They made a good partnership, Nero guaranteeing her safety during his lifetime, but when he died the Romans took an awful revenge. According to legend, Locusta was publicly raped by a specially trained giraffe, then torn apart by wild animals. Talk about cruel and unusual.


Copycat

Posted on June 21st, 2006


In 1964-65, a mysterious killer murdered six prostitutes around London, leaving their nude bodies in various locations around the city or dumping them in the Thames.

His identity has never been determined, but he's known as Jack the Stripper.


Långrocken

Posted Greg Ross on June 11th, 2006


In 1893, five years after Jack the Ripper disappeared from London, someone began attacking and raping women and girls in the Swedish city of Norrköping.

He struck in the early snowy months, all over Norrköping and always after dark, alarming the city, which came to know him as Långrocken, "the Longcoat." As many as 18 undercover policemen patrolled in women's clothes in an attempt to trap him, to no avail.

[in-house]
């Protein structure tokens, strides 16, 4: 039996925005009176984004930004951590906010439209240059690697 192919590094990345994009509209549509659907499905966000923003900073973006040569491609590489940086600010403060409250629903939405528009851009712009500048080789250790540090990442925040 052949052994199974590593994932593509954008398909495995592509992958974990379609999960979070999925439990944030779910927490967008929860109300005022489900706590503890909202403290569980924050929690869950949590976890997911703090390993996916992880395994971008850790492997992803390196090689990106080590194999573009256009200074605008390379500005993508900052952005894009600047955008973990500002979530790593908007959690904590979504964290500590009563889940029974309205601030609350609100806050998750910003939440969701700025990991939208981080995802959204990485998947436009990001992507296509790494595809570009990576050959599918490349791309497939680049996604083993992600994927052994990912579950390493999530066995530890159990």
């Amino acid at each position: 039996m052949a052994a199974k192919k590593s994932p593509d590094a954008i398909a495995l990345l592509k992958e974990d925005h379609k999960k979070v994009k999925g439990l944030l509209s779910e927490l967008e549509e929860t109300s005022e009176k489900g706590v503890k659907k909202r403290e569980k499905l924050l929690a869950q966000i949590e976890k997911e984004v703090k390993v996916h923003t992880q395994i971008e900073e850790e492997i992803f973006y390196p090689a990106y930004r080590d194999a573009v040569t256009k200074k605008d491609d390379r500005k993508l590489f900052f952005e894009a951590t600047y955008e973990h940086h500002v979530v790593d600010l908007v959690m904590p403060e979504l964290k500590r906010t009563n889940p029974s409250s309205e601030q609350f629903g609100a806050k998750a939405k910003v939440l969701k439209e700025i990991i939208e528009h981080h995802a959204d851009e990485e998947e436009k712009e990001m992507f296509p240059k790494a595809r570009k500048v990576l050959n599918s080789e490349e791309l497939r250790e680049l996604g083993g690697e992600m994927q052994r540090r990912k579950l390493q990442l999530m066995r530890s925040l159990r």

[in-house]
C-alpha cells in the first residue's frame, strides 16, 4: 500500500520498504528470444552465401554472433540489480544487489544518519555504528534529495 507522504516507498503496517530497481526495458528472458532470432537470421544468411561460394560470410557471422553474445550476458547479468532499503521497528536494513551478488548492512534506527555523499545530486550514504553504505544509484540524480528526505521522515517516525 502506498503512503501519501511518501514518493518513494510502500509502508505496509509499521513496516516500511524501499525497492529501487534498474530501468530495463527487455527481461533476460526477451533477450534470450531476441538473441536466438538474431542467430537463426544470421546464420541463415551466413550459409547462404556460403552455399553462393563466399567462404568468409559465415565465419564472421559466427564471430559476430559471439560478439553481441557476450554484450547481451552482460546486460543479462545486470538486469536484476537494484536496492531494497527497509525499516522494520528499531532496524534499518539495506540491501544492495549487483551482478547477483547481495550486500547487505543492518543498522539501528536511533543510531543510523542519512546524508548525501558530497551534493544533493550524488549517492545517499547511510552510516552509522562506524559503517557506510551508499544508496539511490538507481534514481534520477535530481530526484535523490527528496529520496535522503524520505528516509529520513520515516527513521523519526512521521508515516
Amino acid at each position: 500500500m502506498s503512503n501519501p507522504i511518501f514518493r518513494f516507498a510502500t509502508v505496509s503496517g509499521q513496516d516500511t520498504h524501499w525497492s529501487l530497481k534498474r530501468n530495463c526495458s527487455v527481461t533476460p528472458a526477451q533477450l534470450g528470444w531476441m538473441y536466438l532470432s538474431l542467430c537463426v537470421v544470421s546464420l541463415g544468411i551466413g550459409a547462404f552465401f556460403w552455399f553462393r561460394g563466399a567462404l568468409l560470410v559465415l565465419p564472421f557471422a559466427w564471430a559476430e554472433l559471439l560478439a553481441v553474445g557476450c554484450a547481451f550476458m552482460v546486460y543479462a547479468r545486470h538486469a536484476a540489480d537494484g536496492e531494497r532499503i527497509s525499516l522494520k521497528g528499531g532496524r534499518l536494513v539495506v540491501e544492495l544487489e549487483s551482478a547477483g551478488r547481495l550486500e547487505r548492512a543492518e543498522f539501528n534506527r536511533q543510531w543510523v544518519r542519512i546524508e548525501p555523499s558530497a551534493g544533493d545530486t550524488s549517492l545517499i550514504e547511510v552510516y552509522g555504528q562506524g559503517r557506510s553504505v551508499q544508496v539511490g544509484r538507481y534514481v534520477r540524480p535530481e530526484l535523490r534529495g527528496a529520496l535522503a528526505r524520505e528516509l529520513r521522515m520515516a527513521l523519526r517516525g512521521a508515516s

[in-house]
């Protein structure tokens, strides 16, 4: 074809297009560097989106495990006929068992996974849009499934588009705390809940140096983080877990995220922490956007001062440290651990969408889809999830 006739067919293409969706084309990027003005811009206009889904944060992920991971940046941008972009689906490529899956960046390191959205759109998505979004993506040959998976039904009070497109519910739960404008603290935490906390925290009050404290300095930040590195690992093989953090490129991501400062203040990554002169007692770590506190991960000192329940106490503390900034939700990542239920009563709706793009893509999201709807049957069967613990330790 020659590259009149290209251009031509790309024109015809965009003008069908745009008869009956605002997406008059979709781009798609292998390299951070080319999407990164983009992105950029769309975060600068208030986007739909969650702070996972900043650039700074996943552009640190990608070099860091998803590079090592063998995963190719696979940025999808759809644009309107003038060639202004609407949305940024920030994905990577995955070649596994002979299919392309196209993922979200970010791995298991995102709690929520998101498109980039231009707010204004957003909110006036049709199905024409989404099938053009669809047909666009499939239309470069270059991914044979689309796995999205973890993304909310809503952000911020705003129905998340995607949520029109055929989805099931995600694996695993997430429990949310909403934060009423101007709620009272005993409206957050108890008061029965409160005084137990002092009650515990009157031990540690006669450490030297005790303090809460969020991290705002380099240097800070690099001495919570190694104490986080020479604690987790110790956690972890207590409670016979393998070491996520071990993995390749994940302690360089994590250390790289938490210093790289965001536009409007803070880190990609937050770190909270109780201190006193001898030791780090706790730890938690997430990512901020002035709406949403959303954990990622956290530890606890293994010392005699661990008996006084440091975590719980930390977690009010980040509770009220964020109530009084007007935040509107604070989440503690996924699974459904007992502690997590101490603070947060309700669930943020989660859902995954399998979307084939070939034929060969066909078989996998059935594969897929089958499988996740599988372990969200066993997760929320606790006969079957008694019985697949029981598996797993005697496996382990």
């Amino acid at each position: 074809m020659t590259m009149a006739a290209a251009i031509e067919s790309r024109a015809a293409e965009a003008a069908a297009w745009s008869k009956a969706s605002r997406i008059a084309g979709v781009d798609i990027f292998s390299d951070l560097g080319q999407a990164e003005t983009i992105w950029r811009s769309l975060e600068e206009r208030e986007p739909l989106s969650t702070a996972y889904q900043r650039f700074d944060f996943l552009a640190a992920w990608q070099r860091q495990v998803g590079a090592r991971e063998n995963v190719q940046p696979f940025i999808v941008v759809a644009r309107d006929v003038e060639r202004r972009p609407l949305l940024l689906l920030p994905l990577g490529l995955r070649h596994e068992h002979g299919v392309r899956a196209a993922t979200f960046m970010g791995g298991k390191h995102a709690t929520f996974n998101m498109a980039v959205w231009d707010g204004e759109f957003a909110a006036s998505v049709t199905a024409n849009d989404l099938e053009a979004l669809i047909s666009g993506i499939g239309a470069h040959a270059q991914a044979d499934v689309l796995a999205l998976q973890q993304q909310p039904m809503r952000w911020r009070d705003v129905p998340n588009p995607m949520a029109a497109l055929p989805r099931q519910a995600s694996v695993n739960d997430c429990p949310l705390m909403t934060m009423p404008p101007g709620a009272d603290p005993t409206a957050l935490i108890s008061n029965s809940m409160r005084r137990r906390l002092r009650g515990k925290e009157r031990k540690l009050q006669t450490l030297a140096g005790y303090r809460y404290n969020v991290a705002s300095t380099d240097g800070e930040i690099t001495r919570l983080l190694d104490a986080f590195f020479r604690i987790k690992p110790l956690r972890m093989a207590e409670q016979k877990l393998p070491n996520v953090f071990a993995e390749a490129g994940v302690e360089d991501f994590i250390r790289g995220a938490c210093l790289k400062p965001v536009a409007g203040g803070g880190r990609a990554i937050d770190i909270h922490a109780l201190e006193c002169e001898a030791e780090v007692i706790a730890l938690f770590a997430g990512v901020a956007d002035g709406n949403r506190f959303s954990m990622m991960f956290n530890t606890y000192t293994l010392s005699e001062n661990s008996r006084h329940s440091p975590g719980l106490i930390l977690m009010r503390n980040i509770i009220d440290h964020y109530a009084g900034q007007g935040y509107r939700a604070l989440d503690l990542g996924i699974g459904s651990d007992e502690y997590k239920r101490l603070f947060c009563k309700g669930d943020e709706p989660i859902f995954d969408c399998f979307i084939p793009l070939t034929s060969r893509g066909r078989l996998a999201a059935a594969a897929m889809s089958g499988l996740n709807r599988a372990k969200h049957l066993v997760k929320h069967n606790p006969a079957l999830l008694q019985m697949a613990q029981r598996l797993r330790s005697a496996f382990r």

The attacks stopped suddenly in the spring. The crimes have never been solved.


D.B. Cooper

Posted by Greg Ross on June 9th, 2006

http://en.wikipedia.org/wiki/Image:Dbc.jpg

FBI age progression of D.B. Cooper, who ransomed 36 airline passengers for $200,000 in 1971, then ordered the plane into the air again and jumped out somewhere over southwest Washington.

No trace of him has ever been found. It's still the world's only unsolved skyjacking.


“No Tips Either Way”: Solution

Posted by Greg Ross on April 20th, 2006

Solution to "No Tips Either Way," from Wednesday — meals requested by entertainers and death-row inmates: